FIGS. 3a, 3b and 3c illustrate different possible types of the current flow I through the field coil 5 at the onset of actuation of the motor with a rectangular pulse. They also illustrate the current flow derivative dI/dt of each type of flow. The illustrated types of current flow are created by the fact that the acceleration of the rotor of the stepping motor induces a counter voltage (EMF), which acts against the motion of the rotor.
Empirical investigations have shown that a stepping motor is able to perform a complete rotary step when the current begins to rise following a minimum or a turning point. The detection circuit 8 functions so that a rise of a signal proportional to the rise of the current through the field coil triggers a pulse, which terminates the drive pulse for the stepping motor. To prevent a response of the detection circuit 8 to the rise of the current at the onset of a drive pulse, the detection circuit 8 must be inactive until after the first current peak is completed, i.e. until the flow of the current has reached a maximum or a turning point. This point occurs when the dI/dt derivative of the current flow passes through a first minimum.
In the present invention, the detection circuit 8 is rendered inactive by the delay circuit 10 from the onset of an actuation pulse at least until the current maximum point is attained. In the preferred embodiment of the motor control circuit, the delay time of the delay circuit 10, which essentially consists of the monostable multivibrator 37, is set at 10 ms. For adaptation to different stepping motors, different loads and different battery voltages, appropriate means to alter this delay time can be provided. It is also within the scope of the invention to use a different suitable electronic element, for example a counter, as the delay circuit 10. In such a case, the counter receives a starting pulse at the onset of the actuating pulse, and subsequently counts with a higher frequency, for example 1024 Hz, to 10 (corresponding to 10 ms) and then produces a control pulse. Due to the programmability of a counter, it is possible to adapt the delay time to different stepping motors, loads and battery voltages.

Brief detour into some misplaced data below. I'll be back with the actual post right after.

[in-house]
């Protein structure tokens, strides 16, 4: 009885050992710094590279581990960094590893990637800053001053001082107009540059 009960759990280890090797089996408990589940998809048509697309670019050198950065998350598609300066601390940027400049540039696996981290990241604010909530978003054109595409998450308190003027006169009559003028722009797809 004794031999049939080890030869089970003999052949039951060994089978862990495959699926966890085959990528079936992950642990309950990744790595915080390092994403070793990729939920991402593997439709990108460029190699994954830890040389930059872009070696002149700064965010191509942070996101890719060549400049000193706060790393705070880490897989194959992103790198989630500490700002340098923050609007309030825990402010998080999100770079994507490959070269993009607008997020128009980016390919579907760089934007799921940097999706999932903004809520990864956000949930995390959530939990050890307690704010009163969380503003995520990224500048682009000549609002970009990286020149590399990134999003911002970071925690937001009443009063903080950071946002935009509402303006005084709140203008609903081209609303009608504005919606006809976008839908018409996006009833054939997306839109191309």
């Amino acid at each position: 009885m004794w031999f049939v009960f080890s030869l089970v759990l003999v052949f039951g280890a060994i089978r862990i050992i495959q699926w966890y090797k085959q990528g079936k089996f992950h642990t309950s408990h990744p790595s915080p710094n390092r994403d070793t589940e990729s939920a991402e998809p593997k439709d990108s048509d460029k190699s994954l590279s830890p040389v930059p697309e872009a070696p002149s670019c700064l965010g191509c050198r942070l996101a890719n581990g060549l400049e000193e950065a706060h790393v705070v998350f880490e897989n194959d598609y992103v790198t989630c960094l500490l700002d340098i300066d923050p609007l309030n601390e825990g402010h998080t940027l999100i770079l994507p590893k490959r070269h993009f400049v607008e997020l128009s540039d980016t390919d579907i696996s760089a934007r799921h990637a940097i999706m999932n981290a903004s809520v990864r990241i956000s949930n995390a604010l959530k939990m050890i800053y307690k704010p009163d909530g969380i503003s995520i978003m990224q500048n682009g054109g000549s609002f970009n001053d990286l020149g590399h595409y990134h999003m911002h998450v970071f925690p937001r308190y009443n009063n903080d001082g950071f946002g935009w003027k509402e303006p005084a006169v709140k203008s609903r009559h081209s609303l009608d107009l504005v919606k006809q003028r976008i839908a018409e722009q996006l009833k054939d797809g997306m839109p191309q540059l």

The operation of the entire circuit illustrated in FIG. 2 will be explained in more detail with the aid of FIG. 4. In FIG. 4, the different signals occurring at various points in the circuit are illustrated. The time scale is indicated in the drawing for each case: in FIG. 4a, 100 ms correspond approximately to 16 mm. Signals j and k are repeated in FIG. 4b with a scale of 10 ms≃20 mm, and signals n to s have the same scale. Signals t to y are drawn in FIG. 4c so that 1 ms corresponds approximately to 10 mm, and signals p to s are repeated at that same scale in FIG. 4c.
The clocking signals a-e are produced at the corresponding output terminals of the divider circuit 2. Their combination in the AND gate 18 results in 1 Hz pulses with a duration of 31.25 ms, as shown by signal f. The 1 Hz pulses may be shortened in the first control logic circuit consisting of the AND gate 19 and the JK flipflop 20 by means of a control pulse y from the detection circuit 8. A shortened control pulse is shown as g in FIG. 4a, wherein the broken line signifies the maximum possible pulse length. The control pulses j and k for the field effect transistors 24 and 24' are produced from this signal. For this purpose, the signal is presented as a clock signal to the JK flipflop 21 and also to the AND gates 22 and 22'. The output signals h and i of the flipflop 21, which alternatingly are logically high and low, are applied to the other input terminals of the AND gates 22 and 22', respectively. These signals are inverted by the inverters 23 and 23', and control the field effect transistors 25, 25' of the commutator circuit. By means of this control arrangement, the pairs of field effect transistors 24, 25', and 24', 25 are alternatingly rendered conductive for the duration of a control pulse, thereby driving the stepping motor. After the termination of a control pulse, the field effect transistors 25, 25' are rendered conductive until the onset of the next control pulse, so that the field coil 5 of the stepping motor is short-circuited. This serves to dampen the motion of the stepping motor following the termination of the drive pulse.